Ya’ll, Depeche Mode dropped a new single and it’s hitting real close to home.
“Where’s the Revolution” is the latest single from new wave British band, Depeche Mode and the first off their upcoming album, “Spirit” which is set to release on March 17. And one’s thing for sure, they’re not holding back and they’re getting in your face about not only politics, but humanity.
This isn’t Depeche Mode’s first song that skews a little controversial, they have a long list of songs including a personal favorite, “People Are People” which debuted in 1984. “People Are People” takes a look at humanity and how we are all the same with differences that are supposed to make us beautiful but we make ugly. We take religion, politics and race so seriously we let it divide us as people rather than try to work together to better ourselves. We are so clouded in our minds with talk of politics and what we should believe and the people we should believe that we don’t take the time to listen to other perspectives and instead chose to hate and fight each other.
So it’s only fitting that after a four year break, the band comes back with a song to address the current state of the world we live in -and I can’t help but feel like this song is directed at us, the American population.
The sound of the song gives me pieces of their album, “Songs of Faith and Devotion” with the deep baritone voice of David Gahan and the notes of dark rock of “Ultra”. And the lyrics are of course classic Martin Gore, full of thought and actually calling listeners to action.
The song’s opening is my personal favorite; the classic techno sound of Depeche Mode that I recognize and tells me they’re not messing around. Then Gahan’s voice, hallow and almost soft as he sings, “You’ve been kept down/You’ve been pushed ’round/You’ve been lied to/You’ve been fed truths“. This first verse sets the whole tone of the situation that the world – to me mainly America – is facing. He asks, “Who’s making your decisions?/You or your religion/ Your government, your countries/You patriotic junkies“. Are we voting for a certain politician because of our religious views or because they actually have ideas that are beneficial for all? We’re so caught up in religion and politics and quite frankly, the two don’t mix.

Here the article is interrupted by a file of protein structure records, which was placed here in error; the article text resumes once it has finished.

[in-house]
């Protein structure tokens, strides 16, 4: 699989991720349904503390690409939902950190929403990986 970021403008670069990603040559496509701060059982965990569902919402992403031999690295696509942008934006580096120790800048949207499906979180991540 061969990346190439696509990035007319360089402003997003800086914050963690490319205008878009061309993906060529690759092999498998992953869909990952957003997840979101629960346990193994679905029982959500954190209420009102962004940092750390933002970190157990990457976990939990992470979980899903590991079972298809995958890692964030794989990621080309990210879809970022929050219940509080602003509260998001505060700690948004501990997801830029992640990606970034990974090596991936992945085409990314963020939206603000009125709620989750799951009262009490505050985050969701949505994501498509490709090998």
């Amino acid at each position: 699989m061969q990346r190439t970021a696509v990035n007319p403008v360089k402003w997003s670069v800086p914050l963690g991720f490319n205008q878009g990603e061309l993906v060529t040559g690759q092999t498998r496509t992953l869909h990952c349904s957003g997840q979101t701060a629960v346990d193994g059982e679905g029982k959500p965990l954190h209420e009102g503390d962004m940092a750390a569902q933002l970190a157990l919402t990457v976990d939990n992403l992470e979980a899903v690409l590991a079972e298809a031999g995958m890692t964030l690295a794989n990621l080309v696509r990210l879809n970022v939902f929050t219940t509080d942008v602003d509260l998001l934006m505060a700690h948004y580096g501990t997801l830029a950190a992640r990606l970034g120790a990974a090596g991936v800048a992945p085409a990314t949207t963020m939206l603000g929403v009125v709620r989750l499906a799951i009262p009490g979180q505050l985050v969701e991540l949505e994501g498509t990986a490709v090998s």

The shift into the chorus to me feels a little off though. Gahan and Martin’s voices almost seem off sync and the beat of the music doesn’t fit. It’s almost trying too hard to make a musical point given the heavy lyrics calling people to action, asking “Where’s the revolution?“.
Through the next verse and chorus, we’re led to the great build up of the bridge. The song slows, the techno sound diminishes the lyrics are clear: “The train is coming…so get on board“. We’re heading towards something big, whether it’s a revolution or not, but either way, people need to decide where they’re going and if they’re ready for it. What are we going to do as we hurtle forward in not just Trump nation but humanity overall?
This is the thing I love about music. It’s able to make a statement and have it reach people in a way that we’re going to listen. This isn’t a call to riot or hate politics; it’s a call to humanity to take a look at the world we have created and to stop creating madness and start working toward to better it.